The Union Democrat

Mother Lode assemblyma­n to seek Fresno County supervisor seat in 2024

- By TIM SHEEHAN The Fresno Bee

Fresh off a successful re-election bid for a sixth term in the California Assembly, Fresno Republican Jim Patterson publicly mused about his political future after he is termed out of office in 2024.

Patterson, guest hosting on KMJ 580 AM’S Ray Appleton Show on Wednesday, said that after what will have been 12 years in the Legislatur­e, he will be ready to “come home” to Fresno, but not necessaril­y to relax in retirement.

Instead, Patterson said he is likely to make a run for the Fresno County Board of Supervisor­s in 2024. By that time, Patterson – a longtime fixture in Fresno politics – will be 76 years old. In addition to serving in the Assembly since 2012, he served two four-year terms as the city’s mayor from 1993 to 2001, and in between tried his hand at a couple of other political campaigns.

Patterson resides with his wife, Sharon, in northwest Fresno, in Fresno County’s District 2, currently represente­d by incumbent Supervisor – and fellow Republican – Steve Brandau.

“I want to come home,” Patterson told The Fresno Bee on Wednesday afternoon. “I want to serve in a place where my experience as mayor and in the Legislatur­e can be as helpful as possible for the part of the city I’ve lived in for almost 40 years.”

Patterson added that he expects to create a campaign committee, file paperwork and create campaign accounts in the first quarter of 2023 in anticipati­on of a run.

“The reason I wanted to tip my intentions was to give other people sort of a heads-up. I think it will cause people to start deciding about their support and other plans.”

But a lot can happen in two years – including a change of heart to pursue other courses of action.

“People have approached me on other kinds of things that fit well with my experience and talents that may not be in the political world,” he told The Bee. “This is the path I’m going on right now.”

“There will be a lot of people in the race” to succeed him in the Assembly, Patterson added. “There’s a 12-year term limit. I wanted to make sure people understood where my preference­s lay so they could make certain conclusion­s.”

Already in the seat

Of course, there is the matter of incumbent Brandau, who has options of his own in 2024, including: seek another fouryear term on the Board of Supervisor­s and contend with a challenge from Patterson; run for some other elected post – perhaps seeking to succeed Patterson in the 8th Assembly District.

The sprawling Assembly district not only overlaps most of the county board district, but also encompasse­s parts of Madera, Merced and Tuolumne counties and all of Calaveras, Inyo, Mariposa and Mono counties.

Brandau told The Bee that he plans to run for another term on the county board in 2024. “I feel I’ve done a good job representi­ng the people in my district,” he said in a text message Wednesday afternoon. “The voters get the final say.”

“If I were Jim, I would have waited until his current Assembly race was certified; you know, let the ink dry,” Brandau added. “I would also have thanked the voters of Assembly District 8 rather than tell them I am looking for a new job.”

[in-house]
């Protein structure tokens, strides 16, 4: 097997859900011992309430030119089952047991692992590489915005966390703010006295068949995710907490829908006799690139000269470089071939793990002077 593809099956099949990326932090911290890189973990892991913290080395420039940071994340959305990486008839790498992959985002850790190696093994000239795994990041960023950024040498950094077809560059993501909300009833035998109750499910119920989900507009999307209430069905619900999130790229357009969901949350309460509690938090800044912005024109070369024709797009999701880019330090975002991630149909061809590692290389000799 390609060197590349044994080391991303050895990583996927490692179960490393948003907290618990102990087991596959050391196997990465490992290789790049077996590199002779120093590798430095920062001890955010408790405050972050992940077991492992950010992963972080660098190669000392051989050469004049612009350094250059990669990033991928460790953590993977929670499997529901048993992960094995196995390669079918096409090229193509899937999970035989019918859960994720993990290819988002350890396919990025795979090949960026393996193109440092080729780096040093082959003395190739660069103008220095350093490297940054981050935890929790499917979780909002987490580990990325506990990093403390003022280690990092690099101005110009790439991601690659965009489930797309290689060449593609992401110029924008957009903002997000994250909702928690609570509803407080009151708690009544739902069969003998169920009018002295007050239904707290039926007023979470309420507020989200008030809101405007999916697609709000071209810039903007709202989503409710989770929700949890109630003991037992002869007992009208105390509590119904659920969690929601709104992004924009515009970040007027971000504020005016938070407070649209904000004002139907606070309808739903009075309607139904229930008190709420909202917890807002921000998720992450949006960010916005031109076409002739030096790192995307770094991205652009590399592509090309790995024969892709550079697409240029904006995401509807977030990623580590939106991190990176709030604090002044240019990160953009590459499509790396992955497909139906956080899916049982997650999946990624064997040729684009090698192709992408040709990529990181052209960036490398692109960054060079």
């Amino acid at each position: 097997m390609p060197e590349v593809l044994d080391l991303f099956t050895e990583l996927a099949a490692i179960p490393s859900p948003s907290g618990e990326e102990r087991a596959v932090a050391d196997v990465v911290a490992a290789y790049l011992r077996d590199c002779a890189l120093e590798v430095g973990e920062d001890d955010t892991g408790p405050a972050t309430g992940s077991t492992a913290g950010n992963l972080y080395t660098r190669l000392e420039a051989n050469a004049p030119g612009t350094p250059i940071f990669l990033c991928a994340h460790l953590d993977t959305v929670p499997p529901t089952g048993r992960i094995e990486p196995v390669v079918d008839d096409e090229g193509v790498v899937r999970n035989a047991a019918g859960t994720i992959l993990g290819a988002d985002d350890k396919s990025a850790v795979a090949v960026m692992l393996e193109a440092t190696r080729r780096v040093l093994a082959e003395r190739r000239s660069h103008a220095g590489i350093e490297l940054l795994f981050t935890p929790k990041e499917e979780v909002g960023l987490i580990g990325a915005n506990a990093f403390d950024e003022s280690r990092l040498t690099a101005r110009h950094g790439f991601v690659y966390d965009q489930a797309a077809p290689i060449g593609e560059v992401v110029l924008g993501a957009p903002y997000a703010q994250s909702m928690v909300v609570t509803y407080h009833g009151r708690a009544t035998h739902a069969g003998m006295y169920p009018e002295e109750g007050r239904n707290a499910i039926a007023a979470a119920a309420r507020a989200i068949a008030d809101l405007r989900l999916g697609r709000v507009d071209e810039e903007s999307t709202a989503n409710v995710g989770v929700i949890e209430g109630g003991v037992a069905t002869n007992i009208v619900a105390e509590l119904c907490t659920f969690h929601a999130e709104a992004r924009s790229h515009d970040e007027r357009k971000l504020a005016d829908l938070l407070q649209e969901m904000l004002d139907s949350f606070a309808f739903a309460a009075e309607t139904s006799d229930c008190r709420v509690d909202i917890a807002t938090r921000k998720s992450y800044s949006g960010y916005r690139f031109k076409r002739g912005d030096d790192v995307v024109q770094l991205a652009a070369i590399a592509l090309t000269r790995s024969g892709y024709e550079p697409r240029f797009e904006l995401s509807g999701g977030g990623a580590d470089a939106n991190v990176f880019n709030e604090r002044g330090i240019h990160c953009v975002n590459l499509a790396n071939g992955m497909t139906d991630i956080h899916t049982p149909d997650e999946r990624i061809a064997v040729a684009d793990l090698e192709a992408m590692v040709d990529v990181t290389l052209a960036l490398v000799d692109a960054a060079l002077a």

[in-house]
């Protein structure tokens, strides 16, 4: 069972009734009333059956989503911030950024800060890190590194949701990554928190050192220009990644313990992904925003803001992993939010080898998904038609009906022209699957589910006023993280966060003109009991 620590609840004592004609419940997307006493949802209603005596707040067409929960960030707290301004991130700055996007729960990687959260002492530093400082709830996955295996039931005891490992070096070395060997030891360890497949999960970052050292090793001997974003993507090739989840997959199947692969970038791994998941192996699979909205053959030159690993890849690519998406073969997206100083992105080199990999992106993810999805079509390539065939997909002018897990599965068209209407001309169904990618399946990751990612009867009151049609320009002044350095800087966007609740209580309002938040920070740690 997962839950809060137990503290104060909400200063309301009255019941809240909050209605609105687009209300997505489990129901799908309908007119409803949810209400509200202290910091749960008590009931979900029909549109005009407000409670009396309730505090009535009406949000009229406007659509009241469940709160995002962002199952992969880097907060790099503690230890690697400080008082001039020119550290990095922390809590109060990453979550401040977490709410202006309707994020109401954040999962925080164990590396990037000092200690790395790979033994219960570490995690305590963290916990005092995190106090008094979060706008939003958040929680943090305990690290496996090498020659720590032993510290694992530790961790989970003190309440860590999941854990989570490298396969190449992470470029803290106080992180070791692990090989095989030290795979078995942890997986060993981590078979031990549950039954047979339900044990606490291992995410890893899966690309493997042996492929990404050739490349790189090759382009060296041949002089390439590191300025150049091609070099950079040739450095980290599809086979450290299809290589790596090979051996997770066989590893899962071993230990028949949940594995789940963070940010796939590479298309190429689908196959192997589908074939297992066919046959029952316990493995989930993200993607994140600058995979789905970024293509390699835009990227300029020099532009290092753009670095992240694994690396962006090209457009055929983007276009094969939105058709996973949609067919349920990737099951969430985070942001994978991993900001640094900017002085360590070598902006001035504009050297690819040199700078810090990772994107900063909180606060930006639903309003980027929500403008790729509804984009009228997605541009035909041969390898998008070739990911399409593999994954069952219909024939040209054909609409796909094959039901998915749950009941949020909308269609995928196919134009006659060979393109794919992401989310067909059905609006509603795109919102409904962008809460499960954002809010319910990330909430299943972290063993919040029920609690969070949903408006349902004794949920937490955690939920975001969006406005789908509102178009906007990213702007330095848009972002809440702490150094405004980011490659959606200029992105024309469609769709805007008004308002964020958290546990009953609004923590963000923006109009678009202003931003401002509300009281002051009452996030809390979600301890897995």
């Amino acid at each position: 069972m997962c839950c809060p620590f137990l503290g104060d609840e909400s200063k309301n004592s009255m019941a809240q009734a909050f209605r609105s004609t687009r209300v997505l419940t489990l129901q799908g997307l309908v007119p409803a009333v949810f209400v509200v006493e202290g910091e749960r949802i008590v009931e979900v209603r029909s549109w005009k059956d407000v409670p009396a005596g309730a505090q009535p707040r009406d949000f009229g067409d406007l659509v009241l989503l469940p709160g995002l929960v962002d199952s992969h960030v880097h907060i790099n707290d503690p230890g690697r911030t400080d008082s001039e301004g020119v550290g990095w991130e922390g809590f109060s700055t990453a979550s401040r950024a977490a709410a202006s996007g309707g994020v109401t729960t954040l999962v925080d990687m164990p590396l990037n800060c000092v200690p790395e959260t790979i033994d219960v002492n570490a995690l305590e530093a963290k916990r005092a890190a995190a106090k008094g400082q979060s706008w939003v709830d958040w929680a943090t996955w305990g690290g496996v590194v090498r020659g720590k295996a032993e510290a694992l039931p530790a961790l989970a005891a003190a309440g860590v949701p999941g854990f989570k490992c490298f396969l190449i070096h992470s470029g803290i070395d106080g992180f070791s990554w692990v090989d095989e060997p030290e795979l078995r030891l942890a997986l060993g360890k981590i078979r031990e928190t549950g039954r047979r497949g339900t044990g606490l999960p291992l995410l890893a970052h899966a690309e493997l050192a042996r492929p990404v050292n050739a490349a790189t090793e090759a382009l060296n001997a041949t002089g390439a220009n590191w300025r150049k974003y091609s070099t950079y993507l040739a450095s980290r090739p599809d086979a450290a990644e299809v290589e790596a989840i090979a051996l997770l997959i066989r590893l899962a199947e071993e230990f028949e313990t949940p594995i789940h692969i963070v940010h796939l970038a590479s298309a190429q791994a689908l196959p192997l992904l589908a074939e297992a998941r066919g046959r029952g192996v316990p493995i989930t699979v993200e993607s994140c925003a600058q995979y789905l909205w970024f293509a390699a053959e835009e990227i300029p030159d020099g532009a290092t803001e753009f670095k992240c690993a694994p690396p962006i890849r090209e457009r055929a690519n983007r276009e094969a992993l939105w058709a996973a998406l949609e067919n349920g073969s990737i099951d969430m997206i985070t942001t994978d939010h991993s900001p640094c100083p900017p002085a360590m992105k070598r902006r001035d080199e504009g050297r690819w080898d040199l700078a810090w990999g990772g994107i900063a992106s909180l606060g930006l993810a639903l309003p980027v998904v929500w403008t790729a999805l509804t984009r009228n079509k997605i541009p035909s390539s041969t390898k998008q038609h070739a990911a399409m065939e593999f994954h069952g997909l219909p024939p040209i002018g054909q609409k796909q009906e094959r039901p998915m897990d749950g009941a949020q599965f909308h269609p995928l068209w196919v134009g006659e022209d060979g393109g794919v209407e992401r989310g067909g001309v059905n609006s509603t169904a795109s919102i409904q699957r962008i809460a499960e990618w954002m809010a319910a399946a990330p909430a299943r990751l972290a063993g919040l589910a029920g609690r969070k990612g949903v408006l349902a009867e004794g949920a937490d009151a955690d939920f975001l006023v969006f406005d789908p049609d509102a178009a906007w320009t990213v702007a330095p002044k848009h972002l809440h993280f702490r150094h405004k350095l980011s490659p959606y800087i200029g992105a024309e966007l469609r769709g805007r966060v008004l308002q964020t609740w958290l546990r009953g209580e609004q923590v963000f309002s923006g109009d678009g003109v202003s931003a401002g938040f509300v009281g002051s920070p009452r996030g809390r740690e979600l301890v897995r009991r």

Long political history

Patterson was in the broadcasti­ng business as a radio station owner before he made his first run for elected office in 1993, when he ran for and won an election to become Fresno’s mayor. In 1997, when he was re-elected, he became the first to hold the position under the new strong mayor form of municipal governance.

After he was termed out as mayor in 2001, Patterson ran in 2002 for the U.S. House of Representa­tives, a contest that ultimately was won by Devin Nunes, R-tulare. Patterson finished second to Nunes in the primary election.

In 2010, he made another run for Congress, this time in the 19th Congressio­nal District to succeed retiring Rep. George Radanovich, R-mariposa. Patterson again placed second in the Republican primary, this time behind eventual winner Jeff Denham, R-turlock.

His 2012 election to the state Assembly in the 23rd District was the first of what is now a string of six consecutiv­e winning campaigns.

But announcing a potential run for supervisor and winning are two different things.

“We don’t own these offices. We occupy them through the good graces of the voters,” Patterson said. “I’m not looking to push anybody out. … I’m not talking about running against Steve” so much as running for an opportunit­y to continue to serve constituen­ts.

“If I wasn’t convinced that there was substantia­l intrinsic support for me, I wouldn’t have made the announceme­nt.”

 ?? John Walker
/TNS ?? Assemblyma­n Jim Patterson speaks at a March 28 press conference, announcing legislativ­e efforts hes introducin­g that would create a new state grant to fund outreach, prevention and awareness of the fentanyl crisis.
John Walker /TNS Assemblyma­n Jim Patterson speaks at a March 28 press conference, announcing legislativ­e efforts hes introducin­g that would create a new state grant to fund outreach, prevention and awareness of the fentanyl crisis.

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